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Saint Paul Seminary School of Divinity

From Wikipedia, the free encyclopedia

The Saint Paul Seminary
School of Divinity
Saint Paul Seminary School of Divinity.jpg
St. Mary's Chapel
Motto Pastores Dabo Vobis
Motto in English
I will give you shepherds
Type Major seminary
Established 1894 (1894)
Affiliation Roman Catholic
Endowment $25,106,689[1]
Budget $6,389,498[2]
President Bernard Hebda
Rector Andrew Cozzens (interim)
Dean Kenneth Snyder
Academic staff
22
Administrative staff
27
Students 85 seminarians, 62 lay, 600 Catechetical Institute[2]
Location Saint Paul, Minnesota, United States
Vice-rectors
Colors Navy and Bronze
         
Athletics Sons of Thunder
Nickname SPS
Affiliations ATS
Website stthomas.edu/spssod
Board of Trustees
Members Visit seminary website

The Saint Paul Seminary School of Divinity, located in Saint Paul, in the U.S. state of Minnesota, was founded by Archbishop John Ireland in 1894, to provide ordained priests for the ever-increasing Catholic population of the Upper Midwest. The seminary now sits on the south campus of the University of St. Thomas, allowing the seminarians and lay students to be part of the St. Thomas community. Since its creation, over 3,000 priests have been ordained from The Saint Paul Seminary, with thirty-three of them being consecrated bishops — including three archbishops, one of whom, Archbishop Fulton J. Sheen, is a candidate for canonization.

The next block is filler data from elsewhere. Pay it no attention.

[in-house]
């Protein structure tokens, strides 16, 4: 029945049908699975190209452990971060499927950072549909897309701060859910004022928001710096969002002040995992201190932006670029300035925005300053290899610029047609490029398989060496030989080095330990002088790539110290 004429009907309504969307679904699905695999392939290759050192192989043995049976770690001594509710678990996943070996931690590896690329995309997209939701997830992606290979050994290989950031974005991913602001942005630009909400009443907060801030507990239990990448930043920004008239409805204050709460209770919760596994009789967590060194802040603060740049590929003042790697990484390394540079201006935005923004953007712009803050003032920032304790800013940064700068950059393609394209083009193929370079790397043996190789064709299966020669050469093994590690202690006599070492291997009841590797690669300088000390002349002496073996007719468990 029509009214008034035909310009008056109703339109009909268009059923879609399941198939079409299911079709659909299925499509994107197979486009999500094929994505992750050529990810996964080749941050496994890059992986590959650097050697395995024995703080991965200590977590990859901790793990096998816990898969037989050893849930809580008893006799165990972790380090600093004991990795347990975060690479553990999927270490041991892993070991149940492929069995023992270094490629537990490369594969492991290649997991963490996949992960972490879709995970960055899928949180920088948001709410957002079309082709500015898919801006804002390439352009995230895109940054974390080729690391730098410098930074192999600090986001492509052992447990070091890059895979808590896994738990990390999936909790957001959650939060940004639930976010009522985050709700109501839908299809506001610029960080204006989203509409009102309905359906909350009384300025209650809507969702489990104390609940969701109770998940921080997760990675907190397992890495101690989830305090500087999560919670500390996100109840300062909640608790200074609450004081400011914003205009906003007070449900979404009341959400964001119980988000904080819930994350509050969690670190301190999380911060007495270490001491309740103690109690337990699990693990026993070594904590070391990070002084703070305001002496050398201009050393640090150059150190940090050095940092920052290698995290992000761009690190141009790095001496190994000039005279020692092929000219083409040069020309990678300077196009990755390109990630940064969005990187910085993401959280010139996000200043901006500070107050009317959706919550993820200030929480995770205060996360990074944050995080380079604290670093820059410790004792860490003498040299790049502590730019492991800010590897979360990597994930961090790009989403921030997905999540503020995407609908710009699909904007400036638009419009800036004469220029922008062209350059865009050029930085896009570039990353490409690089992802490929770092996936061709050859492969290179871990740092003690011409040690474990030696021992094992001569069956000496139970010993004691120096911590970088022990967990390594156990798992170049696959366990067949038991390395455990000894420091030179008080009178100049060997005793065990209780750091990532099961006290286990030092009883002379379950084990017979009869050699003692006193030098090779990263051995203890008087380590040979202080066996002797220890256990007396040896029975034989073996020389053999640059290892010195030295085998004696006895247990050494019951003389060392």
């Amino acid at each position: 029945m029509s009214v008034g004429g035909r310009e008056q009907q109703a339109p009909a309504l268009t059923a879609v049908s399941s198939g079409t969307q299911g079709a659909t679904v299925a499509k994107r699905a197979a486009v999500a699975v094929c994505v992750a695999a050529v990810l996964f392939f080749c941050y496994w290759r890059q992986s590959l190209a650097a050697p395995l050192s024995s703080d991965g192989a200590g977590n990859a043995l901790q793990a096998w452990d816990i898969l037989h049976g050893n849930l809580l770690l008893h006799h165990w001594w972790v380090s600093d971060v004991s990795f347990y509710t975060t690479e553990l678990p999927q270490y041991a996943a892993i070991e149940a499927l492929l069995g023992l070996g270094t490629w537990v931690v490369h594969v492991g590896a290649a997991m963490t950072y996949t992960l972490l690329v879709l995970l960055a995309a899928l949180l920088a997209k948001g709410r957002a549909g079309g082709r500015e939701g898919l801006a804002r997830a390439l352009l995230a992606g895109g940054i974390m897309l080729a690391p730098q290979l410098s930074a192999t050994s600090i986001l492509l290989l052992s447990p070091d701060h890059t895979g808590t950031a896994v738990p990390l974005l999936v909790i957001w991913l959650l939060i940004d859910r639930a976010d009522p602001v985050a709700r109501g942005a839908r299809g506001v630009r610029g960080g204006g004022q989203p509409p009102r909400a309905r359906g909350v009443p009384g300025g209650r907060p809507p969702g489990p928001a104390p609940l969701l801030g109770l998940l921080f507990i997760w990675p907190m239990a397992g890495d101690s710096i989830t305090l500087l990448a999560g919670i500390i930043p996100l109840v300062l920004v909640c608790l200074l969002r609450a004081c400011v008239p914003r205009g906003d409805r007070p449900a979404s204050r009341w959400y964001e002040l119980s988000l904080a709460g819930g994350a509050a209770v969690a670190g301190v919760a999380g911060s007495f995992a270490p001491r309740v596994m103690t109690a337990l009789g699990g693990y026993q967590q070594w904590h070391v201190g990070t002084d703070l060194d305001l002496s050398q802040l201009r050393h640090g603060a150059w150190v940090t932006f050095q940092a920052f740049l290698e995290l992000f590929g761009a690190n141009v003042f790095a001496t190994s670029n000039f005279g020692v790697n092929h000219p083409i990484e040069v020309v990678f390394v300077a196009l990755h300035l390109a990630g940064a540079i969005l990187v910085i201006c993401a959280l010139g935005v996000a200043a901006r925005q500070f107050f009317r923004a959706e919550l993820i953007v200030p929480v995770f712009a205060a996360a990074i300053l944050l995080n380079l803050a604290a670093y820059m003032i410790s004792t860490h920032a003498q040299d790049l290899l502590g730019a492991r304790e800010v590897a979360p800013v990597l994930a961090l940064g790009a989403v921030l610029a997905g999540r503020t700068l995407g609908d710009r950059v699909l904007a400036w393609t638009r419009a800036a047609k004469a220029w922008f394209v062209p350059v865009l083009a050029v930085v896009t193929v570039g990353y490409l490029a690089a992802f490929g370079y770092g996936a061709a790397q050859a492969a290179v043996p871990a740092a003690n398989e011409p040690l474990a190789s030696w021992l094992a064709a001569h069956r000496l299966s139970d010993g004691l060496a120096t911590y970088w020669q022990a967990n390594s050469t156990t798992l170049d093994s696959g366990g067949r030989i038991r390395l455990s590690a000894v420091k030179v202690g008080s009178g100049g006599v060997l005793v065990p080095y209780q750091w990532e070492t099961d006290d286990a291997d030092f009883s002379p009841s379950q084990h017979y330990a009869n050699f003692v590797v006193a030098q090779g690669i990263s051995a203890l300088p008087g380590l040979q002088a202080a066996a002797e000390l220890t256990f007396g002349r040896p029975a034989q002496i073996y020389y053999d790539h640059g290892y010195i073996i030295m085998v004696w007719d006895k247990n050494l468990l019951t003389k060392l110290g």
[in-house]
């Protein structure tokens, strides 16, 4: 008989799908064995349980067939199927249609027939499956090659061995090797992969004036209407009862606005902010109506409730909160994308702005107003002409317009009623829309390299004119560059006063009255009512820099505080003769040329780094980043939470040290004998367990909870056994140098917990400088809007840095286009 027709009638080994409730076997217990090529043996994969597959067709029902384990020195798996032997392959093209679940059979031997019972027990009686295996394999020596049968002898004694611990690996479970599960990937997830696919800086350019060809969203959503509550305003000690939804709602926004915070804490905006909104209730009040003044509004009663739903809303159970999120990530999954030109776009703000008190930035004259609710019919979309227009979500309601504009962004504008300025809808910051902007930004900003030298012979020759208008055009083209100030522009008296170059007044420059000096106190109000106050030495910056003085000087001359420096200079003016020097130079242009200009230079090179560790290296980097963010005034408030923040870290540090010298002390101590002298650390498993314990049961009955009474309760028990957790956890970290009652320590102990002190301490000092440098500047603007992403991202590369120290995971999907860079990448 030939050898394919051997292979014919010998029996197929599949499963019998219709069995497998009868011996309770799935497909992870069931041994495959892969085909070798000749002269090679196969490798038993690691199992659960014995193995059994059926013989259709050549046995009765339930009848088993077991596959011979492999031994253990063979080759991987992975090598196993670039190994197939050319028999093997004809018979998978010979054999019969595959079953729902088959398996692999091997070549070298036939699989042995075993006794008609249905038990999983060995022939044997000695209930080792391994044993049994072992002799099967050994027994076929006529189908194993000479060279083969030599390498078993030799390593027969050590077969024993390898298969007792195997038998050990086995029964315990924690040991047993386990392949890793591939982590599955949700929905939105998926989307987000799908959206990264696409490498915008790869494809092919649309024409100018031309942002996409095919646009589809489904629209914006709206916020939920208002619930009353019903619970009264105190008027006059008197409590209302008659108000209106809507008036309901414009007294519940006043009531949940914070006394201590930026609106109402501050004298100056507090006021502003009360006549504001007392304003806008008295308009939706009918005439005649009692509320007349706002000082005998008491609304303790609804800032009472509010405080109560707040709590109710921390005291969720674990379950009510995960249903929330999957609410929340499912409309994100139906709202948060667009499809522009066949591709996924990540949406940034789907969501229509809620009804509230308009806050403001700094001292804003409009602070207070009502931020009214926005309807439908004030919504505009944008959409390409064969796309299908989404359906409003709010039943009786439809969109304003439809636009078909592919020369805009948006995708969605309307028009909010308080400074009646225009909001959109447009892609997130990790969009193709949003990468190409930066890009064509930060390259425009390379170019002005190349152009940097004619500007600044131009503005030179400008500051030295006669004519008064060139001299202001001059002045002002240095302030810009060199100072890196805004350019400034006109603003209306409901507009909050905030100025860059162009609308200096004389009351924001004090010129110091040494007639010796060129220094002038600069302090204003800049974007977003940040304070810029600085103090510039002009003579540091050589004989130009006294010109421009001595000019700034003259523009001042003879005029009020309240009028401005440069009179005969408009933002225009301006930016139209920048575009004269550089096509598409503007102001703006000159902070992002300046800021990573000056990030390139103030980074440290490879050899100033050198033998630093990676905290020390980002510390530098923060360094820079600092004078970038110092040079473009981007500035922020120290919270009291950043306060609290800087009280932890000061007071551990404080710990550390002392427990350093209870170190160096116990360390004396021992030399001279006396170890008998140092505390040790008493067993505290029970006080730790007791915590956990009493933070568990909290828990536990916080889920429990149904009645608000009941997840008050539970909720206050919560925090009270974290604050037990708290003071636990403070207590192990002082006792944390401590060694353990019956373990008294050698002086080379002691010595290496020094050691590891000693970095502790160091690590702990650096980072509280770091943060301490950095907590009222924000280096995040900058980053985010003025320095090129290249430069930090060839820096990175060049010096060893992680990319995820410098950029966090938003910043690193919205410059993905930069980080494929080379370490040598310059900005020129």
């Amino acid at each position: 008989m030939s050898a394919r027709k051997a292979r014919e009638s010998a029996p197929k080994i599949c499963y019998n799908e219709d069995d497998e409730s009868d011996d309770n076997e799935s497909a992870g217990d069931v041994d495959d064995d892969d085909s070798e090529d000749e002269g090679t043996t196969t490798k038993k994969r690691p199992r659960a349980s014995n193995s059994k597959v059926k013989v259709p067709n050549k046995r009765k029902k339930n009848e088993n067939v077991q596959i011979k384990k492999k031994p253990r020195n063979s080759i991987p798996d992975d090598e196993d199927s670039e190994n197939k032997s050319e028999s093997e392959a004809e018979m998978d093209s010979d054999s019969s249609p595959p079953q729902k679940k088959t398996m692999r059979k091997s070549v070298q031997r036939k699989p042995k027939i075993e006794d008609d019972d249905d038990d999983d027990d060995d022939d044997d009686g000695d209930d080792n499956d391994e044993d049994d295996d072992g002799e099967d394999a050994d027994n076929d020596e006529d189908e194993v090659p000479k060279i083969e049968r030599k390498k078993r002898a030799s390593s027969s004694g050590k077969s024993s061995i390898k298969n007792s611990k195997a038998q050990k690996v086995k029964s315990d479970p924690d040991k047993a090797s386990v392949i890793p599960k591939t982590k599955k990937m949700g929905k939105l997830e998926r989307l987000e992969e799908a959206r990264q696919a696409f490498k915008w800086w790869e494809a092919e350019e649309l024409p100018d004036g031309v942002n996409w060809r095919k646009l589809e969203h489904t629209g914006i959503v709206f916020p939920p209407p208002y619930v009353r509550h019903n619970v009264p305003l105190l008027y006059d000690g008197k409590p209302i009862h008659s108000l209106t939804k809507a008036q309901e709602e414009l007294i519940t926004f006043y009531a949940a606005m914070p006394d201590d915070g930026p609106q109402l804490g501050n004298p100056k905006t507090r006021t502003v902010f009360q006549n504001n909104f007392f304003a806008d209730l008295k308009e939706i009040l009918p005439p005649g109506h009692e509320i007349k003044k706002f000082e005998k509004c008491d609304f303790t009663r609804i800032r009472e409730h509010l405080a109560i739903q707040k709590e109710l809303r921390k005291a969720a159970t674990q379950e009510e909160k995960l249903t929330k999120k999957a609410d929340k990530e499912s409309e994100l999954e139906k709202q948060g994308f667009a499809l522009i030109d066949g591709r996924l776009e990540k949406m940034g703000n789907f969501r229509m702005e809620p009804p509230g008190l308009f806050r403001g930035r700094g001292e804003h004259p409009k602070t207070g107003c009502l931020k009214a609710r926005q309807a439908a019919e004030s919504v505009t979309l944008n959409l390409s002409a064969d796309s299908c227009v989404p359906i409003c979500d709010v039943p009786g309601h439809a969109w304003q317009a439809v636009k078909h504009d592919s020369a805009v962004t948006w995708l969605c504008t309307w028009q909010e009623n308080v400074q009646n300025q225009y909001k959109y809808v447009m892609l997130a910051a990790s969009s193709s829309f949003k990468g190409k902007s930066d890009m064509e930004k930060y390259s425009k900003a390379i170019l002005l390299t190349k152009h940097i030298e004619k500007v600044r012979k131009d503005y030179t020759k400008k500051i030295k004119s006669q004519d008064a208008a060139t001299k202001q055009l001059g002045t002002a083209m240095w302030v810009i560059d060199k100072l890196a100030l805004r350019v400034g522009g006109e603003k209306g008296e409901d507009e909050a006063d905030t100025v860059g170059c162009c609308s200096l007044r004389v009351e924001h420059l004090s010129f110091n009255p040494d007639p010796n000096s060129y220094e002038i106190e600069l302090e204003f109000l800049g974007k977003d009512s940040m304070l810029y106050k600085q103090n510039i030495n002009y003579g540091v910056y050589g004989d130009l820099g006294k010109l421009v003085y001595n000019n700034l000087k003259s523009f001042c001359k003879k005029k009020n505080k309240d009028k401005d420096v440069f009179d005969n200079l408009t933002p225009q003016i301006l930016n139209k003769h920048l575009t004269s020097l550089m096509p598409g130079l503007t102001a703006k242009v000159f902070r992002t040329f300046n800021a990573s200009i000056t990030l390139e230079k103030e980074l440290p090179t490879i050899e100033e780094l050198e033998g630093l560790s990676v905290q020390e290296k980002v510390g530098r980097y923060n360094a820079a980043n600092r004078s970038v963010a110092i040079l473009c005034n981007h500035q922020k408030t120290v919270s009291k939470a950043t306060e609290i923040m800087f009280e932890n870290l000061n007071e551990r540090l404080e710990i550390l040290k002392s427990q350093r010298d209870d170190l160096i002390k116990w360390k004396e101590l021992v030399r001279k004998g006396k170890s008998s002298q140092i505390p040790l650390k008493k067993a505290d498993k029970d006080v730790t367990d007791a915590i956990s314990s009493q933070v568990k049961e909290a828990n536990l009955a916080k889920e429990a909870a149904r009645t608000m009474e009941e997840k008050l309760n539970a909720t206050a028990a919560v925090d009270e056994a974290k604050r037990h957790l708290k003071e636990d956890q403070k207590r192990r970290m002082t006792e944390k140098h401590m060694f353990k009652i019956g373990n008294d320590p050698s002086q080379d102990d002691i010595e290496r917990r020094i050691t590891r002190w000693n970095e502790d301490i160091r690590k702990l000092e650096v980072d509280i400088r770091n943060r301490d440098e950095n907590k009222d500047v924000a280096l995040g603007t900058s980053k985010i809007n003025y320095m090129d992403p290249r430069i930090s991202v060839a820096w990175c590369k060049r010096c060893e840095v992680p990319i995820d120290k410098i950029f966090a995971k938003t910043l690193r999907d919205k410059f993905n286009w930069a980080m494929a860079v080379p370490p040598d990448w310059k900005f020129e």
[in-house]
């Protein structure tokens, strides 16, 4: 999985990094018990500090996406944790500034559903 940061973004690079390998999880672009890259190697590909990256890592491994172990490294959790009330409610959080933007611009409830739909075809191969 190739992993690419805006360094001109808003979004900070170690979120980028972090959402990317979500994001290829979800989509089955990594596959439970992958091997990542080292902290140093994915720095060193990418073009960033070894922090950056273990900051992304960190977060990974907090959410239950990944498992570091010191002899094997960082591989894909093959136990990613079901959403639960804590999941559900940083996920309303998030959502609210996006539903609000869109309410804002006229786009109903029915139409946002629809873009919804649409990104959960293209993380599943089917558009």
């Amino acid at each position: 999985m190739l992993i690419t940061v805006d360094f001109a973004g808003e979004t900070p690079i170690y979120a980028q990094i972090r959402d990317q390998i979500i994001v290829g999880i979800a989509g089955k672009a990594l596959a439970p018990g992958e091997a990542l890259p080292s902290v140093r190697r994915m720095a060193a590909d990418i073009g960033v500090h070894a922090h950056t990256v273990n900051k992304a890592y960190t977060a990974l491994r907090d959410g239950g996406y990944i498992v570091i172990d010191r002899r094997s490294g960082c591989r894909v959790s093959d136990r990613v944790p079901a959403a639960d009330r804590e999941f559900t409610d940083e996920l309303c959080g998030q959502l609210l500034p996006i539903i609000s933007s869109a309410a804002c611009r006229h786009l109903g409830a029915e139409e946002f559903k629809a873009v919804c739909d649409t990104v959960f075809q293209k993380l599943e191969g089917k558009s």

As of the 2018-2019 academic year, there are 85 seminarians representing 16 dioceses and religious communities in formation at The Saint Paul Seminary; 31 men were in formation for the permanent diaconate; and 62 lay students were enrolled in the School of Divinity's graduate degree programs. In addition, more than 600 students were enrolled in the Archbishop Harry J. Flynn Catechetical Institute, a two-year, non-degree faith formation program.

The affiliated college seminary, St. John Vianney Seminary, is on the other side of the University of St. Thomas campus.

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Transcription

Contents

History

Early history

The Saint Paul Seminary's Metropolitan Cross
The Saint Paul Seminary's Metropolitan Cross